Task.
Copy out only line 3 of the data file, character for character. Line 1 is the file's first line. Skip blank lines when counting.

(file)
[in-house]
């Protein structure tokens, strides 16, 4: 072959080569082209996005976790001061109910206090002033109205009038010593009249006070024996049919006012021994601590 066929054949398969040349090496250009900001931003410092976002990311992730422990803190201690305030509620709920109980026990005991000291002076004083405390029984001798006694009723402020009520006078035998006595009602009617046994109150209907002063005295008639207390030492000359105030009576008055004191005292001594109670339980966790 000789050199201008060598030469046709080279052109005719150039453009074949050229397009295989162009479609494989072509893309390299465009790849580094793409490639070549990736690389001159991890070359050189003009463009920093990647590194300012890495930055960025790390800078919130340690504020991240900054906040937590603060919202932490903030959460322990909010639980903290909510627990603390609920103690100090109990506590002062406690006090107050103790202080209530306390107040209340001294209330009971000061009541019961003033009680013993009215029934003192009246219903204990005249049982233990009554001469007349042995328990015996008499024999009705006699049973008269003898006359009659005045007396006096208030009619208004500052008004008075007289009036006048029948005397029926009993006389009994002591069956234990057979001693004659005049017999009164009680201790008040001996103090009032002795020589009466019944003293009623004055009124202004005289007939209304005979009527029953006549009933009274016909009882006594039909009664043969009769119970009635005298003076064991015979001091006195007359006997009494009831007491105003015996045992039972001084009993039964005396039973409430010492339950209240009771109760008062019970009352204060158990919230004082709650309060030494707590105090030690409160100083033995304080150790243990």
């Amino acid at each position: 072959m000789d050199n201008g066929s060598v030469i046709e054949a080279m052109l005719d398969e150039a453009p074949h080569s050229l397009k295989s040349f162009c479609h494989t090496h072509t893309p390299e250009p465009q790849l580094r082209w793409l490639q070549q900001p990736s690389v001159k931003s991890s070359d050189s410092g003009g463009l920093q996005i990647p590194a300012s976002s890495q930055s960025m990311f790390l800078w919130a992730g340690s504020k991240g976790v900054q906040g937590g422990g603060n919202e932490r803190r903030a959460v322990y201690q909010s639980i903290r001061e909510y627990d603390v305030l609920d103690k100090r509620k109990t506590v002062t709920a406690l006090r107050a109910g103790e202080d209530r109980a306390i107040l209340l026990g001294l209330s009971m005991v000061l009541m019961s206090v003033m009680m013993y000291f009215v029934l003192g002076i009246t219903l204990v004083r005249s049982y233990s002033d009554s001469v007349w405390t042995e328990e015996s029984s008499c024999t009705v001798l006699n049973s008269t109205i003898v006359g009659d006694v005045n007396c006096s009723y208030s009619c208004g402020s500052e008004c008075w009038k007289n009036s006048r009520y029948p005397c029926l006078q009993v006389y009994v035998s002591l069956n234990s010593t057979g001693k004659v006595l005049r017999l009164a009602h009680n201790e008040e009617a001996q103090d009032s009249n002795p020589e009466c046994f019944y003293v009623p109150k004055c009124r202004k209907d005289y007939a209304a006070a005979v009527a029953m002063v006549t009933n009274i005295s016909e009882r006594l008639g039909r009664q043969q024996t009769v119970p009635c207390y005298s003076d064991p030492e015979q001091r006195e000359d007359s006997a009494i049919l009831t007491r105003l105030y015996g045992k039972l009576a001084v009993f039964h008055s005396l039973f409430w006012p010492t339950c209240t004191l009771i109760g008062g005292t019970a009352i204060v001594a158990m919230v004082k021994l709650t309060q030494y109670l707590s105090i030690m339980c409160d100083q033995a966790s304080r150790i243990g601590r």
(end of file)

């Amino acid at each position: 072959m000789d050199n201008g066929s060598v030469i046709e054949a080279m052109l005719d398969e150039a453009p074949h080569s050229l397009k295989s040349f162009c479609h494989t090496h072509t893309p390299e250009p465009q790849l580094r082209w793409l490639q070549q900001p990736s690389v001159k931003s991890s070359d050189s410092g003009g463009l920093q996005i990647p590194a300012s976002s890495q930055s960025m990311f790390l800078w919130a992730g340690s504020k991240g976790v900054q906040g937590g422990g603060n919202e932490r803190r903030a959460v322990y201690q909010s639980i903290r001061e909510y627990d603390v305030l609920d103690k100090r509620k109990t506590v002062t709920a406690l006090r107050a109910g103790e202080d209530r109980a306390i107040l209340l026990g001294l209330s009971m005991v000061l009541m019961s206090v003033m009680m013993y000291f009215v029934l003192g002076i009246t219903l204990v004083r005249s049982y233990s002033d009554s001469v007349w405390t042995e328990e015996s029984s008499c024999t009705v001798l006699n049973s008269t109205i003898v006359g009659d006694v005045n007396c006096s009723y208030s009619c208004g402020s500052e008004c008075w009038k007289n009036s006048r009520y029948p005397c029926l006078q009993v006389y009994v035998s002591l069956n234990s010593t057979g001693k004659v006595l005049r017999l009164a009602h009680n201790e008040e009617a001996q103090d009032s009249n002795p020589e009466c046994f019944y003293v009623p109150k004055c009124r202004k209907d005289y007939a209304a006070a005979v009527a029953m002063v006549t009933n009274i005295s016909e009882r006594l008639g039909r009664q043969q024996t009769v119970p009635c207390y005298s003076d064991p030492e015979q001091r006195e000359d007359s006997a009494i049919l009831t007491r105003l105030y015996g045992k039972l009576a001084v009993f039964h008055s005396l039973f409430w006012p010492t339950c209240t004191l009771i109760g008062g005292t019970a009352i204060v001594a158990m919230v004082k021994l709650t309060q030494y109670l707590s105090i030690m339980c409160d100083q033995a966790s304080r150790i243990g601590r």